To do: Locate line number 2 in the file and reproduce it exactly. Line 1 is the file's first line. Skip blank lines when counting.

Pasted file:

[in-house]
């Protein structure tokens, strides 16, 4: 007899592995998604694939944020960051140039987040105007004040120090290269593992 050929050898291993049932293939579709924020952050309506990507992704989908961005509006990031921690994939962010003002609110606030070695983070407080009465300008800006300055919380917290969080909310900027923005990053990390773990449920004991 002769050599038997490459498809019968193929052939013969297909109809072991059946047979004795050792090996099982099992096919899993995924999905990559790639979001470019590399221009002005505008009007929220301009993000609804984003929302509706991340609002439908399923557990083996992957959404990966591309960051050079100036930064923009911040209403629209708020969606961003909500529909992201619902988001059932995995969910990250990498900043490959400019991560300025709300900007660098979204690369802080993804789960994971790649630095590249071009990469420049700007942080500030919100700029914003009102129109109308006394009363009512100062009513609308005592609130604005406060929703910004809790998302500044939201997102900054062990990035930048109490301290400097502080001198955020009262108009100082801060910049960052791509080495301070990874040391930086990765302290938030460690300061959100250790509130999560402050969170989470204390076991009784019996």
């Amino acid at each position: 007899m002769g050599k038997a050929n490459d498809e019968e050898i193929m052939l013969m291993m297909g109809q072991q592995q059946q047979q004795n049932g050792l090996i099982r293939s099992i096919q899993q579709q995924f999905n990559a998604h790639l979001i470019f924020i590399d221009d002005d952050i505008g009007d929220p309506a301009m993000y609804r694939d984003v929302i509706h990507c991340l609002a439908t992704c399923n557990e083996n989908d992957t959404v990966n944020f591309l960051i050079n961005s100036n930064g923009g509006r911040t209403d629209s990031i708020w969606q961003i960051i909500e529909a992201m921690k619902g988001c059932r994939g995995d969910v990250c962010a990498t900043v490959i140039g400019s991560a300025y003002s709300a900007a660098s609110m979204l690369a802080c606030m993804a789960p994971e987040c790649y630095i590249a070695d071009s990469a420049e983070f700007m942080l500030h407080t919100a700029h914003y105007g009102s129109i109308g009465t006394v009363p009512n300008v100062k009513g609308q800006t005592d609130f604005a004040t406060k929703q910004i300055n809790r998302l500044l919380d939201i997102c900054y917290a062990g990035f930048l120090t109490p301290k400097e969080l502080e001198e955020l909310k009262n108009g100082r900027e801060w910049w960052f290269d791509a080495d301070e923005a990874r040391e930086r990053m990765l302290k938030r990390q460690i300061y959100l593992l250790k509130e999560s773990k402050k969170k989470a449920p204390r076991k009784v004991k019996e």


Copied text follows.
């Protein structure tokens, strides 16, 4: 007899592995998604694939944020960051140039987040105007004040120090290269593992 050929050898291993049932293939579709924020952050309506990507992704989908961005509006990031921690994939962010003002609110606030070695983070407080009465300008800006300055919380917290969080909310900027923005990053990390773990449920004991 002769050599038997490459498809019968193929052939013969297909109809072991059946047979004795050792090996099982099992096919899993995924999905990559790639979001470019590399221009002005505008009007929220301009993000609804984003929302509706991340609002439908399923557990083996992957959404990966591309960051050079100036930064923009911040209403629209708020969606961003909500529909992201619902988001059932995995969910990250990498900043490959400019991560300025709300900007660098979204690369802080993804789960994971790649630095590249071009990469420049700007942080500030919100700029914003009102129109109308006394009363009512100062009513609308005592609130604005406060929703910004809790998302500044939201997102900054062990990035930048109490301290400097502080001198955020009262108009100082801060910049960052791509080495301070990874040391930086990765302290938030460690300061959100250790509130999560402050969170989470204390076991009784019996």